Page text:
Brownsville, Texas
Brownsville, Texas (pictured here) was one of the many border towns included in the FBI's latest data on crime in border cities. Photo: John Moore/Getty Images.

New FBI data show border cities once again have low crime rates, despite the GOP’s position on the issue


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Immigration and the ongoing border situation are a hugely debated topic among both Democrats and Republicans. Ahead of the midterm elections on Nov. 8, both parties have focused on the topic during debates, and rallies. This comes as this year there have been mostly Venezuelan migrants who have crossed the border in record numbers. 

In response to the migration, GOP officials have retaliated against the Biden administration and Democrats alike for their perceived lack of clamping down on immigration and migrants as a whole. 

One of the narratives often pushed is that the rising influx of migrants brings more crime to border communities.

For example, Texas Governor Greg Abbott and other GOP candidates during the midterms have used immigration to say that border towns across the southern border are lawless and dangerous as “terrorists” are making their way over from Mexico. 

But according to new FBI Crime Data, this is untrue. 

The latest FBI data once again, same as a report from last year, shows how border towns and cities along the U.S.-Mexico border have lower violent crime rates compared to other U.S. cities similar in size. Additionally, according to an Axios review of eight border communities that reported crimes to the FBI last year, it was found they have lower violent crime and homicide rates in comparison to the national average.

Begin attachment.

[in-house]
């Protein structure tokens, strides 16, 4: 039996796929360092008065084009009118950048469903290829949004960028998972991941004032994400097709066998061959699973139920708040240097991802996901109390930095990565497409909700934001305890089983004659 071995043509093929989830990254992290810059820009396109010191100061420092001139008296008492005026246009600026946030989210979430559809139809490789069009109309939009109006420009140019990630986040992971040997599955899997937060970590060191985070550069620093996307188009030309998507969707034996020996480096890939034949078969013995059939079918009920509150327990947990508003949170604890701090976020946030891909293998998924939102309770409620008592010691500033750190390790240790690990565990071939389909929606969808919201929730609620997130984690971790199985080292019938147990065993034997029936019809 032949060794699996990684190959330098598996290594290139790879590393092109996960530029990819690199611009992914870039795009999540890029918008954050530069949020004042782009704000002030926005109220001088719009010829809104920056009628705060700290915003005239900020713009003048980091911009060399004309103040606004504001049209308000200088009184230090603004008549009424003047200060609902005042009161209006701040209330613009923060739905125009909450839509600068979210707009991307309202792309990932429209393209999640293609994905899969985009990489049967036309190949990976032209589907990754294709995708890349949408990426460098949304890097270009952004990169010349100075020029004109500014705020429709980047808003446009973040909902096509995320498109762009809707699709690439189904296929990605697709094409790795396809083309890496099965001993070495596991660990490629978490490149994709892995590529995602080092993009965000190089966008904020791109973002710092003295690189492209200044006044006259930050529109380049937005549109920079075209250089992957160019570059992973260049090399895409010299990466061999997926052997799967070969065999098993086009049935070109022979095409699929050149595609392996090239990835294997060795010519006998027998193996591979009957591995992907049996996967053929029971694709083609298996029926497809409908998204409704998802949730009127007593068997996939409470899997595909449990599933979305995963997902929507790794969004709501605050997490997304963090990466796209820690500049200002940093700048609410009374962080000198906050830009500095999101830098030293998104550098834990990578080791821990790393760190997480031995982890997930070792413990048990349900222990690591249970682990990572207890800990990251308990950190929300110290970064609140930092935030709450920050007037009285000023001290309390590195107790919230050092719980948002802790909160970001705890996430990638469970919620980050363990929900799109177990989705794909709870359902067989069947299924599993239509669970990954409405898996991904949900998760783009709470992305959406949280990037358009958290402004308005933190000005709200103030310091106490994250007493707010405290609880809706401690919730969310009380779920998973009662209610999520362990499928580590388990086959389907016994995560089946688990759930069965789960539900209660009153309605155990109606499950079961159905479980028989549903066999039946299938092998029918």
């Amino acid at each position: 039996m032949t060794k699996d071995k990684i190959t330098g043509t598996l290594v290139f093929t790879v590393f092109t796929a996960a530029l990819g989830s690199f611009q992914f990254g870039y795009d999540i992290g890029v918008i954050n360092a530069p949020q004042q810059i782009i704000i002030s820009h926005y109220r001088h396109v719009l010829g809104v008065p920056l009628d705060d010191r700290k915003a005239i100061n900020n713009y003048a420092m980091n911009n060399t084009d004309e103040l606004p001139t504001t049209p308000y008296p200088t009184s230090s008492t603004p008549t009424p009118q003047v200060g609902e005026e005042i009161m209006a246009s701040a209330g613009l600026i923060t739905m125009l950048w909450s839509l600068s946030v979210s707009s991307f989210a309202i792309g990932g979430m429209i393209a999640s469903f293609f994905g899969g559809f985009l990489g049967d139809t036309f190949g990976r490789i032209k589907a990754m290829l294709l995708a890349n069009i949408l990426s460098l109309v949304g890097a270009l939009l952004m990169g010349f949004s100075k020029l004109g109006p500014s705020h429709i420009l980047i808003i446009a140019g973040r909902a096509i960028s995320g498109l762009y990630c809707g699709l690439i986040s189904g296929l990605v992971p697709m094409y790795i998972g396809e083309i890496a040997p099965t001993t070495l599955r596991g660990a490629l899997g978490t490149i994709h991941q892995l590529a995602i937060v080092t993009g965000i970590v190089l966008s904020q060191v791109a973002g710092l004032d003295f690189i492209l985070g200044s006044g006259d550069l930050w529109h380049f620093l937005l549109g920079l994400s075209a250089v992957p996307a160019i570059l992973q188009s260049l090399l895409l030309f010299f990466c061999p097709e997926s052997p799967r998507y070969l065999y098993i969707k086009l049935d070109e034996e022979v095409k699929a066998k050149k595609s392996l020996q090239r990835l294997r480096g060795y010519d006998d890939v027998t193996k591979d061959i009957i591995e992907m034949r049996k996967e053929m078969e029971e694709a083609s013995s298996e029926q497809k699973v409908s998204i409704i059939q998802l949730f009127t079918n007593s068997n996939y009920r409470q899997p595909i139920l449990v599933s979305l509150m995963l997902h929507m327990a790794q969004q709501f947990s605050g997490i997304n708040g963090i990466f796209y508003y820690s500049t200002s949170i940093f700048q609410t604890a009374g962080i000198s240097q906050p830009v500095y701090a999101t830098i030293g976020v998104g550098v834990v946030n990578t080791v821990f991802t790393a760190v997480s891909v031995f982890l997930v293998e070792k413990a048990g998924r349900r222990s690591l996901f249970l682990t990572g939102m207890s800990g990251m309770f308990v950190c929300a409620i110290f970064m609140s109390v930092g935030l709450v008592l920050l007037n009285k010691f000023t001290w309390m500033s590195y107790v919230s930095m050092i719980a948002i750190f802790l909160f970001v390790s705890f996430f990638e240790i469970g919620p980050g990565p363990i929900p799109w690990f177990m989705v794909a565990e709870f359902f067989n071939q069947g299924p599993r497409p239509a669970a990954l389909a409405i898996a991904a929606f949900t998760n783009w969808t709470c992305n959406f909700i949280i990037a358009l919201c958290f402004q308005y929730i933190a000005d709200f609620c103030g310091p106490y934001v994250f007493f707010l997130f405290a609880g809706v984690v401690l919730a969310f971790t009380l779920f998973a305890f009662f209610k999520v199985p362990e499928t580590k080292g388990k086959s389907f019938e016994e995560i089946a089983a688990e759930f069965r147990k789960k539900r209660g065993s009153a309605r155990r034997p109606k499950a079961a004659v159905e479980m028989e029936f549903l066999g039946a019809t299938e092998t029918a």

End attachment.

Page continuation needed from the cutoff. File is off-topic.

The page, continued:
According to the numbers, the eight cities — Brownsville, McAllen, Laredo, Eagle Pass and El Paso, Texas, Sunland Park, New Mexico, Yuma, Arizona, and San Diego — had a violent crime rate of over 333.6 per 100,000 residents, in stark comparison to 388.57, the national average. These same cities also had a homicide rate of 4.5 per 100,000 residents in 2021, compared to 6.8 for the nation. The rate in the same cities was 4.2 in 2020. 

Yuma, Arizona was the only community that had violent crime and murder rates higher than the national average.

Other border communities like McAllen, Texas, which is a city of 144,000, reported a low violent crime rate of 180.2 per 100,000 people. McAllen is right across the border from Reynosa, Mexico, one of the most dangerous cities in North America because of the ongoing cartel violence. Eagle Pass, a city of only about 29,500, had a violent crime rate of 179.6 per 100,000 people. Jackson, Michigan, which has a population of 32,250, had a violent crime rate of 1,094.5, according to Axios. 

The data also revealed that police departments in Del Rio, Texas, Nogales, Arizona, and Calexico, California, did not submit crime numbers for 2021. The same goes for nearly 40% of other law enforcement agencies across the U.S., including New York City, and Los Angeles, according to data provided to Axios from a partnership with The Marshall Project. 

As a result, there is a gap in the data, which experts say now makes it more difficult to accurately review crime trends according to The Marshall Project’s, Weihua Li. 

Axios also found that in Brownsville, Laredo, El Paso, Sunland Park, and Yuma, there were significant decreases in violent crime rates while Eagle Pass and San Diego saw small increases. 

McAllen saw its low violent crime rate of 85.6 in 2020 jump to 180.2 the next year, which is still below the national average. 

According to experts, police and elected officials, they are unsure as to why rates are steadily remaining low in comparison to cities of the same size and demographics. Some have pointed to research that reports low crime in immigrant communities. Additionally, they also look at the high presence of law enforcement in the region, which includes Border Patrol Agents and federal drug enforcement agents.

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